–Freedom (where your ability to possess or do is threatened).
–Meaningfulness (where your ability to pursue a meaningful life is threatened; here are threats of endless drudgery or escape from it)
–Self-respect (where your worth in your own eyes is threatened; you'll find tons of stories here about people who made wrong choices in the past overcome it, stories of redemption,).
You might add a few more. The key is that in this type of story is that you present a danger, a clear THREAT to the happiness of the character at one of those levels. Or you show us a character who LACKS one of these things and present an opportunity for them to fill that lack (for example, a love story is usually a problem of lack; you show someone who is single but alone and present an opportunity). The problem will complicate and grow as the story progresses and may begin to affecting a few other levels. But you want to focus on one main problem.
The danger or lack has to be immediate, significant, and probable. Threats that are in the far future, insignificant, or highly unlikely don't have enough umph to make anyone care too much about them.
Mystery problems are simply compelling questions that the character and reader have to see answered.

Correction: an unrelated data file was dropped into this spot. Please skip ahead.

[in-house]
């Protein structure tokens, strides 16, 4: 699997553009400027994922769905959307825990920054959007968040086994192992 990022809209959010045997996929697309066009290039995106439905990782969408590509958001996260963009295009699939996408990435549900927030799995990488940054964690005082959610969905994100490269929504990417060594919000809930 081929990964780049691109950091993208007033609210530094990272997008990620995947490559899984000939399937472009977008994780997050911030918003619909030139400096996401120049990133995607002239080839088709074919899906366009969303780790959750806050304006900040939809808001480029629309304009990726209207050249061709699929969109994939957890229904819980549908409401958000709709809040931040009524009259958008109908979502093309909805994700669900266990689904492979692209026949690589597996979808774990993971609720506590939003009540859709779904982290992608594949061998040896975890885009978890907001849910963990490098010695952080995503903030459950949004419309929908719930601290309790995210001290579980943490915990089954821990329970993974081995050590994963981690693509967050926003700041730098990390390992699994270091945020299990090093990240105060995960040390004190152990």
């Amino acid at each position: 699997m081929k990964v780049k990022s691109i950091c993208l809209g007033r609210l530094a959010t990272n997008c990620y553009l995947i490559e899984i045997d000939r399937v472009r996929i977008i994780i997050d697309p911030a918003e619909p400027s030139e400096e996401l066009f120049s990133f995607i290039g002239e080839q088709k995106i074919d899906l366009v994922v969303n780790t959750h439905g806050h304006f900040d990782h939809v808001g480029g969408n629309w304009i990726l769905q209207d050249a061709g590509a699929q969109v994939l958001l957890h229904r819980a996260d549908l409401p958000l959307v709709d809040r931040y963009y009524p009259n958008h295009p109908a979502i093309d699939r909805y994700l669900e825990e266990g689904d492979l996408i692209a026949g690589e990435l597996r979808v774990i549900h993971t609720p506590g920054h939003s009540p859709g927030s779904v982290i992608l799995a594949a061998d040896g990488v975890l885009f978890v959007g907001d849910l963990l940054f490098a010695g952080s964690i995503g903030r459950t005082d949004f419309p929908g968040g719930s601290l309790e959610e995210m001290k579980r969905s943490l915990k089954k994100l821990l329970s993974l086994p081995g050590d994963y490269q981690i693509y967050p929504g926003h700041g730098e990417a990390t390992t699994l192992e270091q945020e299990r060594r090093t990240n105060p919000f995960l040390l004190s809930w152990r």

So I've found it's helpful to start brainstorming all the different problems that might arise. Now, you might need to explore the setting or characters a bit more to identify dangers or mysteries. Or develop them in new ways before the problem presents itself.
But I've found if I keep looking and generating problems, eventually one will present itself that really zings. Here's what's helped me do that. Think about your characters and setting. Then ask yourself questions to help you find/develop a compelling problem.
–What's the most awful thing that can happen in this situation? To this character? What would they NOT want to lose?
–Who hurts the most in this situation? Or stands to put the most at risk or lost the most?
–What threats can arise in this situation?
–What big goals/dreams might this character have? What could threaten them?
Sometimes it's a story where there is a clear villain. If so, then I explore the villain's goal, motives, and plans. And how my hero or heroine is dragged into them and why they cannot just walk away. Because in these types of stories it's the villain who is the force behind the threat/danger and moves the plot. Think of Star Wars. No flight to freedom by C3PO or R2D2, no message to get to Obi-Wan, if Darth Vader didn't have a things ALREADY in motion.
So I've blabbed forever, but maybe this will help.
BTW, I wrote at length about plot basics here: http://johndbrown.com/2008/12/plot-basics/.
And provide a Story Cycle handout at the bottom here: http://johndbrown.com/writers/